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Review: ‘Fortunately, the Milk…’ by Neil Gaiman

28 Oct

milk

Rating: ★★★★★

Earlier this month I was privileged enough to attend an exclusive Waterstones bookseller event. This is one of those nice little perks that I just didn’t know came with the job — but I’m glad it did!

The event was an audience with the lovely Neil Gaiman, author of masterpieces ‘Coraline‘, ‘Stardust‘ and ‘American Gods‘, among others. He read from his latest book, ‘Fortunately, the Milk…‘, talked a bit about its conception and the surprising way it mirrors his previous book, ‘The Ocean at the End of the Lane‘.

Apparently, the main reason that Gaiman wrote ‘Fortunately, the Milk…’ was because he thought that there generally weren’t enough dads in books for kids.

[youtube http://www.youtube.com/watch?v=AT6RpDl9bXc] Continue reading

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Review: ‘Apocalypse Now Now’ by Charlie Human

27 Oct

now

Rating: ★★★★☆

Set in Cape Town, ‘Apocalypse Now Now’ follows the story of sixteen-year-old Baxter Zevcenko, the enterprising kingpin of pornography-peddling schoolyard business The Spider. When his girlfriend Esme goes missing he discovers a secret supernatural underworld and, with the help of a grizzly bounty hunter sidekick, must try to avoid gang wars, his meddling younger brother, being devoured by giant crows – and an apocalypse or two.

The title comes from a common South Africanism relating to the amount of time to elapse before an event occurs. In the near future; not happening presently but to happen shortly. Continue reading

Review: ‘Family Likeness’ by Caitlin Davies

7 Sep

likeness

Rating: ★★☆☆☆

I’ve never really understood the appeal of the genealogy story. With multi-generational texts like ‘Middlesex’ and ‘One Hundred Years of Solitude’, I find myself wanting to skip to the now far more often than a good English Literature graduate should. I don’t know if it’s a fault of my immersion in the Instagram Generation – where we’re constantly trying to capture and hold the present like an overflowing bag, worried lest we let a single fleeting moment slip away without capturing it forever in the sepia tones of permanence – or whether I’m just not a fan of grandparent sex. Either way, this was not the book for me.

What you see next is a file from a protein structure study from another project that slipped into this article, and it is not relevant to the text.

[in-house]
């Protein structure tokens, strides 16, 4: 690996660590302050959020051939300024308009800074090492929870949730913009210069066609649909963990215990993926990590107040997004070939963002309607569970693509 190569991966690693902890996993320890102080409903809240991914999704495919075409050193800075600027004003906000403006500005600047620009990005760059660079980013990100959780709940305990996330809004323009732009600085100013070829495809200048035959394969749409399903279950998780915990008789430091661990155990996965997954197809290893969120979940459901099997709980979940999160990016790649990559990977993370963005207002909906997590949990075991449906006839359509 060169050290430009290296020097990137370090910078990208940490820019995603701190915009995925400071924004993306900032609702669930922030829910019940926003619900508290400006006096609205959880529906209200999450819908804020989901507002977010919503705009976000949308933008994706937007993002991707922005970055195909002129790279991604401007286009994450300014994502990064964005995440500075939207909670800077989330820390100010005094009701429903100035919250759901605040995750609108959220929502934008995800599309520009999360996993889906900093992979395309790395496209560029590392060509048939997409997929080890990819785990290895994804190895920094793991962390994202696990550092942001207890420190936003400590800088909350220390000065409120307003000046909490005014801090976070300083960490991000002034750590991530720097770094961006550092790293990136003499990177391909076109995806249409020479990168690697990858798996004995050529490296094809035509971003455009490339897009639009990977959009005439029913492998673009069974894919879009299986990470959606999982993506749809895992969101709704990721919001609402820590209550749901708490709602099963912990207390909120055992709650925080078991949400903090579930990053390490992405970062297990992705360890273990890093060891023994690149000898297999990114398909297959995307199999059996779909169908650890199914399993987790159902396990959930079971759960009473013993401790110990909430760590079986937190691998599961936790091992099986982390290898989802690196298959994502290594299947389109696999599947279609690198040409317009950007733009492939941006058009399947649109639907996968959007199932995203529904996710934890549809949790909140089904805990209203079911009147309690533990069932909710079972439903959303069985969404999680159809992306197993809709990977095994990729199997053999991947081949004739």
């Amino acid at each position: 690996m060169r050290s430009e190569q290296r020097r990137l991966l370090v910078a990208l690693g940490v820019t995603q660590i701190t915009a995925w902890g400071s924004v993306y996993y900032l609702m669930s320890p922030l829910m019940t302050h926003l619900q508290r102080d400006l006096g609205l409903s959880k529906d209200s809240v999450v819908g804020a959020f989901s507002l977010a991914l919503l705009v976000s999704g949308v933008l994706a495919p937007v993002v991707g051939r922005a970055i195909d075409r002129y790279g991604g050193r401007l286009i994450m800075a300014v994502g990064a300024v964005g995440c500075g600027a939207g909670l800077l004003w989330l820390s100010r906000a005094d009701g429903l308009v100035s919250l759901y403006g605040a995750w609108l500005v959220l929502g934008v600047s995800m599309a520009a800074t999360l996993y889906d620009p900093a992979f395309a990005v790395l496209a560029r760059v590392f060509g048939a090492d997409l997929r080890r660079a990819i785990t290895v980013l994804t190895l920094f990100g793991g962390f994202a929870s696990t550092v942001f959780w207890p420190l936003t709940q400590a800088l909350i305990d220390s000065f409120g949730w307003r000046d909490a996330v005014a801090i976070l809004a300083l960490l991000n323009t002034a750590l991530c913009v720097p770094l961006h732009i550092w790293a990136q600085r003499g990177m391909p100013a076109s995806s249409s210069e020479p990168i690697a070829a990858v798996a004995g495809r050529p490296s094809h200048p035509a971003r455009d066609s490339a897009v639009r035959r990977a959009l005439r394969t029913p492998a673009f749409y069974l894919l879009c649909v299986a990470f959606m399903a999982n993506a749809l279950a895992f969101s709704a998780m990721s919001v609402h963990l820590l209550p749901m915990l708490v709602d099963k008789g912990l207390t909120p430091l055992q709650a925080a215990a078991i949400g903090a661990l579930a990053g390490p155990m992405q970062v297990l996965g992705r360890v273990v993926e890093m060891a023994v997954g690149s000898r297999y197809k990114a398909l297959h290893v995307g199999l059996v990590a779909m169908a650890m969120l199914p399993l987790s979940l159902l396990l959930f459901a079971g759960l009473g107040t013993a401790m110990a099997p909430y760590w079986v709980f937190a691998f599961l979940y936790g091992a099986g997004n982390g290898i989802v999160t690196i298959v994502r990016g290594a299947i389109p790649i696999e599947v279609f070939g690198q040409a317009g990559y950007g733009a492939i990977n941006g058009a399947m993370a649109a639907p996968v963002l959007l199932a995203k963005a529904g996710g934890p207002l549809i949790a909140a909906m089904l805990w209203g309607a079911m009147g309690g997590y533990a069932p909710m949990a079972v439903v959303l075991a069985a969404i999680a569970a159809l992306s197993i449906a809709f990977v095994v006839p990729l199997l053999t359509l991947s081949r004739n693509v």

Family Likeness’ is Caitlin Davies’ fifth novel. It follows the story of Muriel Grey, the daughter of a white Englishwoman and an African American soldier stationed in England during the war. Muriel is raised in a children’s home during the 1950’s and much, if not all, of the story centres around her and her daughter’s later efforts to uncover the truth about her lineage. Continue reading

New Fiction Review: ‘The Day the Crayons Quit’ by Drew Daywalt and Oliver Jeffers

17 Aug

tdtcq

Rating: ★★★★★

For ‘The Day the Crayons Quit‘, debut author Drew Daywalt and international bestseller Oliver Jeffers have teamed up to create a colourful solution to a crayon-based crisis.

It’s a creative book that will delight adult and children alike. One day, young Duncan finds a stack of letters where his crayons should be. They’ve gone on strike. It turns out that his Red crayon feels overworked, what with the amount of firetrucks and red apples Duncan has been colouring in. Yellow and Orange aren’t talking at all. Grey laments that elephants are an awfully big expanse to cover all by himself, and White has an existential crisis over the meaning of it all. “Could you please use me sometime to colour the occasional pink dinosaur or monster or cowboy?” asks Pink, while Beige reclaims its name with pride. Meanwhile, all Black wants is to maybe work on a rainbow or two. Who could blame him?

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I’m just going to say it: this is a fantastic book! The end, no moral. If this is not the outright winner of whatever ‘2013 Children’s Book of the Year Award’ currently exists, I will be very surprised. The concept is genius, and Oliver Jeffers’ childlike illustrations truly bring the text to life. It’s certainly made me feel incredible guilt over all the melted crayon art I made a couple of years ago.

‘The Day the Crayons Quit’ may actually be more suitable for older readers — some of the letters are a little too long and the jokes just a little bit too clever for the teeny tiny target audience — but if money was no object, I would still buy it for every child I know. The only questionable element I could find was Peach being the ‘naked’ crayon, while Brown was mentioned in passing as being used to colour bears. (I mean really? ‘Peach’ ≠ ‘Flesh’, you guys.) I don’t know if this is just me reading too much into it, but it would’ve been nice to have a bit of diversity in such a colourful book.

New Fiction Review: ‘Acorn’ by Yoko Ono